booted from Bott Radio Network after Hank Hanegraaff

joins Eastern Orthodox Church

Source:

http://journeytoorthodoxy.com

http://journeytoorthodoxy.com/2017/04/bible-answer-man-booted-from-bott-radio-network-after-hank-hanegraaff-joins-orthodox-church/

JOURNEY TO ORTHODOXY

Most of us knew this sort of thing was coming. They cite concerns over ‘biblical accuracy’ without offering so much as one single example of any Biblical inaccuracy from Hank.

The “Bible Answer Man” radio show program with Hank Hanegraaff has been booted from Bott Radio Network over concerns regarding ‘biblical accuracy’, following Hanegraaff’s conversion into the Eastern Orthodox Church.

“We want to make sure that our listeners know that the programming that we have on Bott Radio Network is thoroughly biblical,” said BRN President Richard P. Bott II, a member of Lenexa Baptist Church in Lenexa, Kansas, according to Baptist Press.

BRN had reportedly been broadcasting the “Bible Answer Man” since the 1980s, even before Hanegraaff joined the show in 1989.

The Christian Post confirmed last week that Hanegraaff, who is also the president and chairman of the Christian Research Institute, was chrismated on Palm Sunday at Saint Nektarios Greek Orthodox Church in Charlotte, North Carolina.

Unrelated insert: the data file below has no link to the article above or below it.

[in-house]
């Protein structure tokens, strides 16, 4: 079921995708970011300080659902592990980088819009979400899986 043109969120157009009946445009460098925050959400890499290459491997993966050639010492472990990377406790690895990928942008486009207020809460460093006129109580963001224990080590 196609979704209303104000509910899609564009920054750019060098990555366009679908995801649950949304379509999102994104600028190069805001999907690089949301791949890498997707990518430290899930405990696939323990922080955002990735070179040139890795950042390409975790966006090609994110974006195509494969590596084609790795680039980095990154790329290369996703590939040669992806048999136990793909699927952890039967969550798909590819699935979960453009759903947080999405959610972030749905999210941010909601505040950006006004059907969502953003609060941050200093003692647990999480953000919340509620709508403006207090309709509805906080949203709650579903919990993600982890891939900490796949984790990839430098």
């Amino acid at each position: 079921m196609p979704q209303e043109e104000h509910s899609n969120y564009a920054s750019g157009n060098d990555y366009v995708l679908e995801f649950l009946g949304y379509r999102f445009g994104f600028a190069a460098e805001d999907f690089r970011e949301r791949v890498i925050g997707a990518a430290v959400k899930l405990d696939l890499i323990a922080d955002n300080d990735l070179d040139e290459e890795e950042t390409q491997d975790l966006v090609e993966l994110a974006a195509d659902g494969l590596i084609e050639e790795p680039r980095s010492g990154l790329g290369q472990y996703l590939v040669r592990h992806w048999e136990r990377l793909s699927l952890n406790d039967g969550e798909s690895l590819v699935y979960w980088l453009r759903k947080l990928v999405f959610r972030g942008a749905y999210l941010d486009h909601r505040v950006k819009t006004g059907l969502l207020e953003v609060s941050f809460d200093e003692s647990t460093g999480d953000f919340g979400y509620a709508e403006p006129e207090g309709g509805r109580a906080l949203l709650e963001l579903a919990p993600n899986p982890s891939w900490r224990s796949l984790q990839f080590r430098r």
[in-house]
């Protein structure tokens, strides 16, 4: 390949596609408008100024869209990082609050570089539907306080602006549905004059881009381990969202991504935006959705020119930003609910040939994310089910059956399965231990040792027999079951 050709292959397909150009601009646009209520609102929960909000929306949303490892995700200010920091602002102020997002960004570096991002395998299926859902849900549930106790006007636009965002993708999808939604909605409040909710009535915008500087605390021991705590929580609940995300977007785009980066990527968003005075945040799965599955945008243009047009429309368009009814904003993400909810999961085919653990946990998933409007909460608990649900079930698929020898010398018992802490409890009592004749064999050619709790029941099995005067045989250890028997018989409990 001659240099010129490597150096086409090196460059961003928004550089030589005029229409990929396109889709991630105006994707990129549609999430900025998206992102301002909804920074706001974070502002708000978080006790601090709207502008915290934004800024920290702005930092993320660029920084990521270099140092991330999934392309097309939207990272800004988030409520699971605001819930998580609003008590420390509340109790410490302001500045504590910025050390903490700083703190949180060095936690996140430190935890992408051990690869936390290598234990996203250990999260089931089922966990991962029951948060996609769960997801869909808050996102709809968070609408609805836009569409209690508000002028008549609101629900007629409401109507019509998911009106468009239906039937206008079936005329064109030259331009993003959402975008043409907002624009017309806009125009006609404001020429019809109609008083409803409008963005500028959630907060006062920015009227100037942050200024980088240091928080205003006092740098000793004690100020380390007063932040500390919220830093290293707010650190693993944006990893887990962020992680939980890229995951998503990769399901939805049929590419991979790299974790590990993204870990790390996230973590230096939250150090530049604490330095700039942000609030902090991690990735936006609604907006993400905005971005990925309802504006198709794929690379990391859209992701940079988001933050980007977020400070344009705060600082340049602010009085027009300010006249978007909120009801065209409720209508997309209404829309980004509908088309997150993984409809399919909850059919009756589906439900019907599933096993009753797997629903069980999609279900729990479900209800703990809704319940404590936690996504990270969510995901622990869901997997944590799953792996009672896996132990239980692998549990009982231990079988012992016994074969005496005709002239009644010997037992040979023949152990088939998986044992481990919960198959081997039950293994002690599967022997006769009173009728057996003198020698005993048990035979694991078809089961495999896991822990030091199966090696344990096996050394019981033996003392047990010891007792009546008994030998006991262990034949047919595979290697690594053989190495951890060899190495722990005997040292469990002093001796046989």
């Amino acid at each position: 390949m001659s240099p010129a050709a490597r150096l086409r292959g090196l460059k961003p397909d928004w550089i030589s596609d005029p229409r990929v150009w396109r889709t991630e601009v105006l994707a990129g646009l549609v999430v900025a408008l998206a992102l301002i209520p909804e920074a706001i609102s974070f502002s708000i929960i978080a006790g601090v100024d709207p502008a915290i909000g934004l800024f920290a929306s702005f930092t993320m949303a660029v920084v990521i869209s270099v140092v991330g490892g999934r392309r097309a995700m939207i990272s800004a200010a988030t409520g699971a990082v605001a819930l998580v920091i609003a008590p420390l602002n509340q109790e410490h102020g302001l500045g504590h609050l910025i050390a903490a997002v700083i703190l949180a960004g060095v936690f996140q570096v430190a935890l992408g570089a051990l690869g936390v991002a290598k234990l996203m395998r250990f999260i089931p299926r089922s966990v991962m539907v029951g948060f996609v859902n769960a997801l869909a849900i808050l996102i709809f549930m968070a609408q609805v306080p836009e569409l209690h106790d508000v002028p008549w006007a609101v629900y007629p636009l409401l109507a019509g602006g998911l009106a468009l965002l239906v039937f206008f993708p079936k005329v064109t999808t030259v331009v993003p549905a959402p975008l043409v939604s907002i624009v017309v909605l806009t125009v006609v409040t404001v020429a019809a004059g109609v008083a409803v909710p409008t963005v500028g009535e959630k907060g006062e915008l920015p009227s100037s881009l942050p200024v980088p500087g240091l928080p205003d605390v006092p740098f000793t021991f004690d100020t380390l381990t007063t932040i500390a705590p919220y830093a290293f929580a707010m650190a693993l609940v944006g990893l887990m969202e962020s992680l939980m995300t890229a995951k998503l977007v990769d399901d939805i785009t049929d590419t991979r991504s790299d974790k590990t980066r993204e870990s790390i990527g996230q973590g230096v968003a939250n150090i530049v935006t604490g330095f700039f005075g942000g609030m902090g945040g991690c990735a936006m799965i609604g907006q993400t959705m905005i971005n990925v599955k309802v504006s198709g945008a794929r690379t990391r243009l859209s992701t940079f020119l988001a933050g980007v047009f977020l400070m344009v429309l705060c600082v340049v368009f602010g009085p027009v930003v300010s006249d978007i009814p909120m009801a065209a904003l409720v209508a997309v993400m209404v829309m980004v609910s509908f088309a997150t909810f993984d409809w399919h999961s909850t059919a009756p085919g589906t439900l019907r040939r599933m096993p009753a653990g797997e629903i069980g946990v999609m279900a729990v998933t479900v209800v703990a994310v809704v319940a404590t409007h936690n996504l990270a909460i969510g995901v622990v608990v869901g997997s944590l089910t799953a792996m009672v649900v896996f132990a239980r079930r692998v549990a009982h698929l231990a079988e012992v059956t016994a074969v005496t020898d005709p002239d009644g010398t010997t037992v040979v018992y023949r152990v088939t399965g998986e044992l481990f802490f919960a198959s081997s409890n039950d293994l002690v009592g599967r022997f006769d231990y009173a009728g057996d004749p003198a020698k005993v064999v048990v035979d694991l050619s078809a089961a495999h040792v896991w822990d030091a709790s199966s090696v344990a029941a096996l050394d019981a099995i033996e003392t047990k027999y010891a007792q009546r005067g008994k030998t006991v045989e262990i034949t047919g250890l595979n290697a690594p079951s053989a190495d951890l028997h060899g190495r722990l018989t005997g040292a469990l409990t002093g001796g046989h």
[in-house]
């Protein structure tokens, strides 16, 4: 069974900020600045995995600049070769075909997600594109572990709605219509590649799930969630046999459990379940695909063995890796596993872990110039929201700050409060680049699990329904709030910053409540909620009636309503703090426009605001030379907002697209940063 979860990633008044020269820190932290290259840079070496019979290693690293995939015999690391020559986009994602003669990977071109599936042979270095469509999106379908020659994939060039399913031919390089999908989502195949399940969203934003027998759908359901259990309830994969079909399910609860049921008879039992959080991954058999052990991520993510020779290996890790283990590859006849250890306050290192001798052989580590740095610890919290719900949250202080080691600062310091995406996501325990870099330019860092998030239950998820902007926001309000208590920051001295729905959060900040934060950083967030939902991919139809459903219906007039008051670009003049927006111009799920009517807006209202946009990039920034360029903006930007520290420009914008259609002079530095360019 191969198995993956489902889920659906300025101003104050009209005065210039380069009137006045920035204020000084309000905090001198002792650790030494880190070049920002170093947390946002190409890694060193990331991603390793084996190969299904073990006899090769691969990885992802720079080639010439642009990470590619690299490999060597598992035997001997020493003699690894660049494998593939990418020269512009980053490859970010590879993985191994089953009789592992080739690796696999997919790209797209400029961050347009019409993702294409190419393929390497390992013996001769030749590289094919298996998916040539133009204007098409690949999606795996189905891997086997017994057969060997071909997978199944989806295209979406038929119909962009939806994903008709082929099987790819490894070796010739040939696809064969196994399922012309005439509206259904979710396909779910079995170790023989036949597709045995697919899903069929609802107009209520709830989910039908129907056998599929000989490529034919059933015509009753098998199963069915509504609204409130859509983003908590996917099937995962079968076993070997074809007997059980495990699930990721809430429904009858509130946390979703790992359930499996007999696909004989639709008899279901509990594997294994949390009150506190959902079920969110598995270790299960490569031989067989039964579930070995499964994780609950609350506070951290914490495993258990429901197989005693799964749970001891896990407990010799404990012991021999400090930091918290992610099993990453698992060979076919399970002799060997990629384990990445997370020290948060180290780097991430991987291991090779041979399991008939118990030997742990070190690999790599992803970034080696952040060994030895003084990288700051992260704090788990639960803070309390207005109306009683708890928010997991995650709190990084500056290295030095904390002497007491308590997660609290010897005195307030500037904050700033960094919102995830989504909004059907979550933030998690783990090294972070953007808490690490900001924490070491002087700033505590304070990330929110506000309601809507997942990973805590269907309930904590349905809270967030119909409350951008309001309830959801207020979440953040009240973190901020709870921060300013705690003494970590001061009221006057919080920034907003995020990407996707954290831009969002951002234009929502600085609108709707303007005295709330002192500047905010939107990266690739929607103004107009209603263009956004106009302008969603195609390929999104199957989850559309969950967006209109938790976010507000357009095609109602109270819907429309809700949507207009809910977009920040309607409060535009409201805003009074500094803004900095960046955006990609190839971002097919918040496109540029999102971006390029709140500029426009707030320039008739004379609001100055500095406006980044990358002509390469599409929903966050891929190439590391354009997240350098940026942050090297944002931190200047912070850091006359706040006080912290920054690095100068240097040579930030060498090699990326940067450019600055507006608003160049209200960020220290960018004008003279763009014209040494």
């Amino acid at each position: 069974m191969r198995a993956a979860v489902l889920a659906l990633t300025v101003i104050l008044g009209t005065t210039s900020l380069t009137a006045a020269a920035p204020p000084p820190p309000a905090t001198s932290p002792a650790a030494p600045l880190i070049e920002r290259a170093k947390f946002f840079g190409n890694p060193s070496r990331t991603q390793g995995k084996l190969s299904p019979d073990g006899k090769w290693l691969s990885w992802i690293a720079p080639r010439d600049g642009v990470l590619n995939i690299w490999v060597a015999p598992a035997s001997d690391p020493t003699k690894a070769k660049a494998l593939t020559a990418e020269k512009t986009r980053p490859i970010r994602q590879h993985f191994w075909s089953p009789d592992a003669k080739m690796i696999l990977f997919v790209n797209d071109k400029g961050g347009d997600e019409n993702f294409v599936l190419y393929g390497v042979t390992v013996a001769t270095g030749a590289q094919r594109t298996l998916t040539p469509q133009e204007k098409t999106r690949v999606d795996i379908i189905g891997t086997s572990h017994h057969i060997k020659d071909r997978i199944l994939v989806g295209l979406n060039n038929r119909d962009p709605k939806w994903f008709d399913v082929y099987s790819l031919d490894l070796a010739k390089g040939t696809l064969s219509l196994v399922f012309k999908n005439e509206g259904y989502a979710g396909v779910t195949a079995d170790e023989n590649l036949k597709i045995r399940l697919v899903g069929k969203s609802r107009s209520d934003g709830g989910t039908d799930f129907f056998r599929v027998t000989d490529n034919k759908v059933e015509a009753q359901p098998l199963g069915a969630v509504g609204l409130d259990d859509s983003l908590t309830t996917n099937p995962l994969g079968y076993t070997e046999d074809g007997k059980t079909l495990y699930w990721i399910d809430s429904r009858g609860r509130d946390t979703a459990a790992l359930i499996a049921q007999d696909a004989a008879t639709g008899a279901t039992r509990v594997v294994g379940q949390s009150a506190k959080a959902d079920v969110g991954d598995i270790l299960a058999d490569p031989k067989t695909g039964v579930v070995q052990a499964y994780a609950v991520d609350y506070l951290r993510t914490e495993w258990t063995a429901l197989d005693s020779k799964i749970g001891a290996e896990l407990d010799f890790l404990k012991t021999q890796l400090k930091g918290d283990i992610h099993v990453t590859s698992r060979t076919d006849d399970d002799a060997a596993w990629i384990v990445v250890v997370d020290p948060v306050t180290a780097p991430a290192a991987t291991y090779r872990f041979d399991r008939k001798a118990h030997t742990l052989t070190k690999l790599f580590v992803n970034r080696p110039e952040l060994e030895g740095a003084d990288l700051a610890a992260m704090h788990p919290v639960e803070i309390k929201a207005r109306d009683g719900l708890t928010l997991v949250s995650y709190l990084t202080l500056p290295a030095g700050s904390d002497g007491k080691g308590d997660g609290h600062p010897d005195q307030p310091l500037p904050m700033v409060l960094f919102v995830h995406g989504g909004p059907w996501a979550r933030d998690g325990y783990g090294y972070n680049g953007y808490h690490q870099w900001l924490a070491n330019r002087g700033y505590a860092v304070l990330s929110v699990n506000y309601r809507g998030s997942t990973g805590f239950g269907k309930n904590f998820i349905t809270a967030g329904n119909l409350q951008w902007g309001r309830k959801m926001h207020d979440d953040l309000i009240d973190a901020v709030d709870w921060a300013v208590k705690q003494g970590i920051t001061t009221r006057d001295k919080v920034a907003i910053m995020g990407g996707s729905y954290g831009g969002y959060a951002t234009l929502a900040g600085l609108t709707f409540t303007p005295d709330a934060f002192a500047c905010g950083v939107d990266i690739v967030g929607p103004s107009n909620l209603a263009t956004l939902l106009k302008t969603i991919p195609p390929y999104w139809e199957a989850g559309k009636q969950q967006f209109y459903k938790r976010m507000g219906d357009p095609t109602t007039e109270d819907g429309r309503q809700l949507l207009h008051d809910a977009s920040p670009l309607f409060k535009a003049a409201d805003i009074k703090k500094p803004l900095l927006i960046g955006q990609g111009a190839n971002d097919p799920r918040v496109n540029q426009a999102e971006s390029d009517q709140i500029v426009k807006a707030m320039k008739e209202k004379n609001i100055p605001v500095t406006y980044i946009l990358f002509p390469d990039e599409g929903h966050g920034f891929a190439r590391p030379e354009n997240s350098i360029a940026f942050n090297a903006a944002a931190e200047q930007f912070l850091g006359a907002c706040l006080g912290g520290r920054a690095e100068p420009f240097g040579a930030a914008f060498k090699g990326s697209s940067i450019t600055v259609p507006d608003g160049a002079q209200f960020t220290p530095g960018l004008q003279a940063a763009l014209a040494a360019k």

Some, such as Rod Dreher, an Orthodox Christian and author of the New York Times best-selling book The Benedict Option, told CP last week that the news of Hanegraaff joining the Orthodox Church is “astounding.”

“Many evangelicals seek the early church; well here it is, in Orthodoxy,” Dreher said.

“I am sure some will be scandalized by Hanegraaff’s conversion but I hope at least some will wonder how someone as knowledgeable about the Bible as Hank could convert to Orthodoxy, and go to a Divine Liturgy to taste and see what it’s like.”

Ο διάσημος Αμερικανός Προτεστάντης Hank Hanegraaff γνωστός ως “Bible Answer Man” (“Ο Άνθρωπος των Απαντήσεων με βάση τη Βίβλο”) έγινε Ορθόδοξος μαζί με την σύζυγό του & 2 από τους γιούς του την Κυριακή των Βαϊων 2017 στην Βόρεια Καρολίνα των ΗΠΑ

https://usaofmyheart.wordpress.com

USA OF MY HEART

california fofo

Ο διάσημος Αμερικανός Προτεστάντης

Hank Hanegraaff

γνωστός ως “Bible Answer Man”

(“Ο Άνθρωπος των Απαντήσεων με βάση τη Βίβλο”)

έγινε Ορθόδοξος μαζί με την σύζυγό του

& 2 από τους γιούς του την Κυριακή των Βαϊων 2017 

στην Βόρεια Καρολίνα των ΗΠΑ

Η δημοφιλής ραδιοφωνική εκπομπή “Bible Answer Man” με τον Hank Hanegraaff κόπηκε απότομα από τον Προτεσταντικό ραδιοφωνικό σταθμό “Bott Radio Network” (BRN), αφότου έγινε Χριστιανός Ορθόδοξος.